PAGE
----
This may come as a surprise to those who read Nick Clegg’s comments today about the need to crack down on bankers’ bonuses. (And David Cameron’s veiled threats today of a higher tax on banks that don’t comply).
Yet last week coalition MEPs were sent a document on how Britain has been seeking to water down a EU rule intended to restrict bonuses in the future.
The EU last Friday laid out its new rules meaning that no senior banker should get more than 20 per cent of their bonus in cash upfront.
The EU wants bankers to defer half of their bonus, of which at least 60 per cent will have to be paid in shares or other financial instruments.
The British (via FSA policy set out in the summer) had argued that banks should be allowed to give all of the cash element upfront while mostly deferring the shares element. That would have meant bankers getting 40 per cent of their bonus in cash upfront – double what the EU wanted.
The document argued that Britain “led the way” in implementing G20 principles and that the EU should not go any further.
It was an entirely valid point of view to take; but there is a distinct irony in the idea of the British government proposing weaker restrictions than the rest of the EU while posing as banker-bashers.
The document is a bit long but here you go:
CEBS Guidance on Remuneration Provisions in the Capital Requirements Directive
- There are two issues at play in the various press reports covering the CEBS guidance on the CRD3 remuneration provisions: (i) the current interpretation of the upfront cash limit provisions and the tax implications of retention conditions; and (ii) the exaggeration of provisions that relate to state assisted banks and fixed/variable pay ratios.
Upfront Cash and Retention Conditions
- The provisions in CRD3 imply a cap on the maximum proportion of a bonus that can be paid in cash upfront.
- These provisions are open to interpretation and throughout the negotiation and implementation of the Directive, we have supported an interpretation that limits upfront cash to 40% of a total bonus. This interpretation is consistent with the G20 agreed FSB Standards.
- The European Parliament has taken a different view and interpret the provisions as imposing a 20% cap. This will go beyond the globally agreed position and will have a significant impact on the European financial services sector’s international competitiveness.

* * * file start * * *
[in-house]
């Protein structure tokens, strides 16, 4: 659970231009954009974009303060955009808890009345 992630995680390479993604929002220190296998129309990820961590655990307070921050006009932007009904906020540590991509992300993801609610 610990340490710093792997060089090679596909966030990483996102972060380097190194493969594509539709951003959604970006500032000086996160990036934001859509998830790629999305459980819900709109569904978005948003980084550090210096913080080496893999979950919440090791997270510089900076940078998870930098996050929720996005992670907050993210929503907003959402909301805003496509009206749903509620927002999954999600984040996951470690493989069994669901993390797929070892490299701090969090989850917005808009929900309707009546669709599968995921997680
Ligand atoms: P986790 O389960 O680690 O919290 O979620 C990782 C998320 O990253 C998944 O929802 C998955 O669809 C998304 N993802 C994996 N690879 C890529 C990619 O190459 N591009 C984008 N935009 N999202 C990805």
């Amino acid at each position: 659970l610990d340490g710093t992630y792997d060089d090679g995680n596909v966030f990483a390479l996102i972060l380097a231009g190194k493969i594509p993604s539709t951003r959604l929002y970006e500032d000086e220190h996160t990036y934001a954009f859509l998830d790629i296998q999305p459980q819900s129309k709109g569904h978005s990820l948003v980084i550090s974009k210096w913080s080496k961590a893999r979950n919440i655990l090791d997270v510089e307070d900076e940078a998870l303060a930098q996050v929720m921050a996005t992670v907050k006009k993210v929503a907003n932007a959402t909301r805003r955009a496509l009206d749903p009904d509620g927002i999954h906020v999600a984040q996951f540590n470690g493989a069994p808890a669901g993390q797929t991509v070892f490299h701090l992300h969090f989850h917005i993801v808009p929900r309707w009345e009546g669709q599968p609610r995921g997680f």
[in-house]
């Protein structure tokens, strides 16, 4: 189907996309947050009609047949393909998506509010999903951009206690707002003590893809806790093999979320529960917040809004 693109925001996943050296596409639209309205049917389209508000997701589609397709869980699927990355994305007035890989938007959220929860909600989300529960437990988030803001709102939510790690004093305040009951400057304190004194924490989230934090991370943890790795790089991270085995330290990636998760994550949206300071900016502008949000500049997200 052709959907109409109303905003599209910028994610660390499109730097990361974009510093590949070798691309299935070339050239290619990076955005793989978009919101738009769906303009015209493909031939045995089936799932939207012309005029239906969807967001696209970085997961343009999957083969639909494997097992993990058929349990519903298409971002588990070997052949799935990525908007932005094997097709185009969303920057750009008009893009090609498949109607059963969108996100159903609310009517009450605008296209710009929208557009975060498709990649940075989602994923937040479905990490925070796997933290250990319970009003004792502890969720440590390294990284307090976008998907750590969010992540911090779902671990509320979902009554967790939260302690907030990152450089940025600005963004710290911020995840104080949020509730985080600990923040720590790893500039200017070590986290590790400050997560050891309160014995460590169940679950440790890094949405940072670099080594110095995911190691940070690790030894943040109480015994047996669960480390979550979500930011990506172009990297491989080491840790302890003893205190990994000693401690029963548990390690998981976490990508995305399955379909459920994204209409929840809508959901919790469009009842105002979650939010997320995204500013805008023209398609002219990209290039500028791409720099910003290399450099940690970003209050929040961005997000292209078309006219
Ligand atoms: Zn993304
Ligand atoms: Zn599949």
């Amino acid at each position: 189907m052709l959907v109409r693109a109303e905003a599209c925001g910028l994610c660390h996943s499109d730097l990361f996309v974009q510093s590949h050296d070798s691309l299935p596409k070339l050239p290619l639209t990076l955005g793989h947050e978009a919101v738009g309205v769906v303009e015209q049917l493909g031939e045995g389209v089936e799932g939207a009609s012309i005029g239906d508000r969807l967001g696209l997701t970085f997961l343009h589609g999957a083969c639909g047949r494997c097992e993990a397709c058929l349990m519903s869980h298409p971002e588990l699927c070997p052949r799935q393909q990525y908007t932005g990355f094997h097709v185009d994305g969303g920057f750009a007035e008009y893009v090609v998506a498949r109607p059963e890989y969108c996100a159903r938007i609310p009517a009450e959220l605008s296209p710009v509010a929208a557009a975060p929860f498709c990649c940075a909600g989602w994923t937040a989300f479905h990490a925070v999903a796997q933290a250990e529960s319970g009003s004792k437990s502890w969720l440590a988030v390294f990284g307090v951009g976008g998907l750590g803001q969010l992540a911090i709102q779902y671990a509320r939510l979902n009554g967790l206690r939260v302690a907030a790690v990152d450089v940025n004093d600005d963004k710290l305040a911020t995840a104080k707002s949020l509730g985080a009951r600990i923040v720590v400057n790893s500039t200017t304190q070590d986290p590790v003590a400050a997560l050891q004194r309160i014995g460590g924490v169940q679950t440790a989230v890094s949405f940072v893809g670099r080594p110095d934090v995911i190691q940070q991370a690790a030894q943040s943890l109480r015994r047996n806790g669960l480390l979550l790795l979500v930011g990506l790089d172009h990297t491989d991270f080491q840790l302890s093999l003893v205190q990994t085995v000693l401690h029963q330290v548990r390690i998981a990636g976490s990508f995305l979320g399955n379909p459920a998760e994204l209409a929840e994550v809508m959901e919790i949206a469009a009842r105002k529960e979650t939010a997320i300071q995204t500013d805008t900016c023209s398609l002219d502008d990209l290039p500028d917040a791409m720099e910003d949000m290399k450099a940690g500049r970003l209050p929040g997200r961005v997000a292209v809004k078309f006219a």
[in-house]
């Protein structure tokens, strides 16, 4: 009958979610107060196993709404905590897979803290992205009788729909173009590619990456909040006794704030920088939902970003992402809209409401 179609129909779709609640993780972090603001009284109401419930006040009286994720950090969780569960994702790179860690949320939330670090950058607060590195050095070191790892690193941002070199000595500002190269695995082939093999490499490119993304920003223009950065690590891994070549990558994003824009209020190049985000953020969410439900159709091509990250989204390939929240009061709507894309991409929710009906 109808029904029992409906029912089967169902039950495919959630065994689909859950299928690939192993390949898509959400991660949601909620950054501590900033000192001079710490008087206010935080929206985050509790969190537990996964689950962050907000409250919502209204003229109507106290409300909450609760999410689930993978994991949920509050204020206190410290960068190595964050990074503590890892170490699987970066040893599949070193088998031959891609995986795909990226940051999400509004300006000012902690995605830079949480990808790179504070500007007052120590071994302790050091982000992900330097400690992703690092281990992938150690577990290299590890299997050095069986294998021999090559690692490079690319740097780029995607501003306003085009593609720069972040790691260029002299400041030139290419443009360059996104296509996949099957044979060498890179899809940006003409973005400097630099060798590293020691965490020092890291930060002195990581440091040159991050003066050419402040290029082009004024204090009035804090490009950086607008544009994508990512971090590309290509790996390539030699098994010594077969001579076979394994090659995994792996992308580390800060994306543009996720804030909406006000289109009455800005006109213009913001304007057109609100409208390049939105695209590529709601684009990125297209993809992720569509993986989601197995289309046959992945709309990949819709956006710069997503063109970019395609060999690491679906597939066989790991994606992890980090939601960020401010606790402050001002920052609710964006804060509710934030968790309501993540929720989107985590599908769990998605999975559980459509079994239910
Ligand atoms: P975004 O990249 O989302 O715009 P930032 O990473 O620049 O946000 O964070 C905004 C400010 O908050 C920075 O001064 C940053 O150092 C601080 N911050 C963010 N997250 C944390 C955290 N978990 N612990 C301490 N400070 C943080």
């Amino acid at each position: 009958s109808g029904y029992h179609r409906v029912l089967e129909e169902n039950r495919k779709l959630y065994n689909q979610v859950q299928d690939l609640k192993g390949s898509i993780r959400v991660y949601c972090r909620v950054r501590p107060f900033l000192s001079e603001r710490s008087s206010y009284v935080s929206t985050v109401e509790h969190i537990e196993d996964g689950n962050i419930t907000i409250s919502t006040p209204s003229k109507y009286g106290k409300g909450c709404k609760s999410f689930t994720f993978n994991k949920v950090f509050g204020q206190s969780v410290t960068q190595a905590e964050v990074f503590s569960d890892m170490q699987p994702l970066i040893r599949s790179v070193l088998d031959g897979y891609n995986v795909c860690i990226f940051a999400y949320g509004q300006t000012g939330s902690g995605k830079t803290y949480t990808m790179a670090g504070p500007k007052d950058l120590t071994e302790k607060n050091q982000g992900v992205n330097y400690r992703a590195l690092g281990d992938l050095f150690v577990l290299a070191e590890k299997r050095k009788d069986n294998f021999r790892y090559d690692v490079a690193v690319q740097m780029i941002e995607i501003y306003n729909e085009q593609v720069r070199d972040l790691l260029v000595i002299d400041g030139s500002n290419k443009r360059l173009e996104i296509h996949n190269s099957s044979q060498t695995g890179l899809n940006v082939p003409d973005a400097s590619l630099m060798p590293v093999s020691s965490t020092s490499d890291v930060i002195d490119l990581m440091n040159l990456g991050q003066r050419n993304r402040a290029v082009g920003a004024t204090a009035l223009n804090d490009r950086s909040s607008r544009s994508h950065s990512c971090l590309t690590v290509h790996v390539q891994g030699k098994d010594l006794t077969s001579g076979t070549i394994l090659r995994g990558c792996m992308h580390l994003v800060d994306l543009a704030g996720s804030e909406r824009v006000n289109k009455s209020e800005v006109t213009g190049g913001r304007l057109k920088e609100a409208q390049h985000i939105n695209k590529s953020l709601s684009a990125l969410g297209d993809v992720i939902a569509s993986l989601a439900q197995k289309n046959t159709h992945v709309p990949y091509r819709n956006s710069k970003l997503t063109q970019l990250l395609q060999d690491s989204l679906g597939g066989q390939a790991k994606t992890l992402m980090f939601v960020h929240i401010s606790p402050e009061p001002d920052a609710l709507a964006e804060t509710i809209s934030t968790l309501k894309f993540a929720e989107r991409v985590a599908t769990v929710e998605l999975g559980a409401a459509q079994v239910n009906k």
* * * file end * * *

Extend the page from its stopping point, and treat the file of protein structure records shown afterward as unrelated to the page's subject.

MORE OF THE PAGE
- In addition, the EP are looking to impose minimum retention conditions on non-cash components. These carry critical tax implications that are internally inconsistent under both the EP’s and our view on upfront cash.
- With respect to the EP’s view, an employee will face a tax liability at the point their remuneration is awarded. If an employee is awarded 40% of their bonus upfront, only half of which is paid in cash, their tax liability will consume this entire cash position and any further NICS charges will likely mean his total liabilities cannot be paid out of current income.
- With respect to our interpretation, 60% on an employee’s bonus will be deferred, 10% in cash and 50% in shares. At the point a deferred tranche is released (vests) it will incur a tax liability. However, when a tranche of deferred shares vests, they will be subject to further retention criteria and cannot be sold to pay this liability.
- The Committee of European Banking Supervisors (CEBS) has been tasked with providing non-binding guidance on the proper implementation of the provisions. Despite significant support from other Member States for our position, CEBS have issued a consultation document supporting the EP’s position.
- As such, despite the fact the EP’s interpretation threatens the sector’s international competitiveness and in is inconsistent from a tax perspective, the lack of support from CEBS means some may argue that we are supporting a position that is less onerous on bank pay than other European legislators.
State Assisted Banks and Fixed/Variable Pay Ratios
- In addition, various press reports have suggested the Directive and the CEBS guidance will impose variable/fixed pay ratios on firms and will block the payment of variable pay to Directors at banks that are in receipt of state aid. These reports are inaccurate and exaggerate the provisions of the Directive.
- To be clear – on state assisted banks, the directive says variable remuneration should only be paid to directors to the extent it is justified and that the remuneration policy should reflect the banks’ priorities to rebuild capital and provide for the recovery of taxpayer assistance. The CEBS guidance makes it clear that member states’ competent authorities have flexibility in imposing conditions on director’s pay at these banks and does not require a moratorium on their bonuses. For obvious reasons this would impair the competitiveness of these banks and have a significant impact on the recoverability of taxpayer support.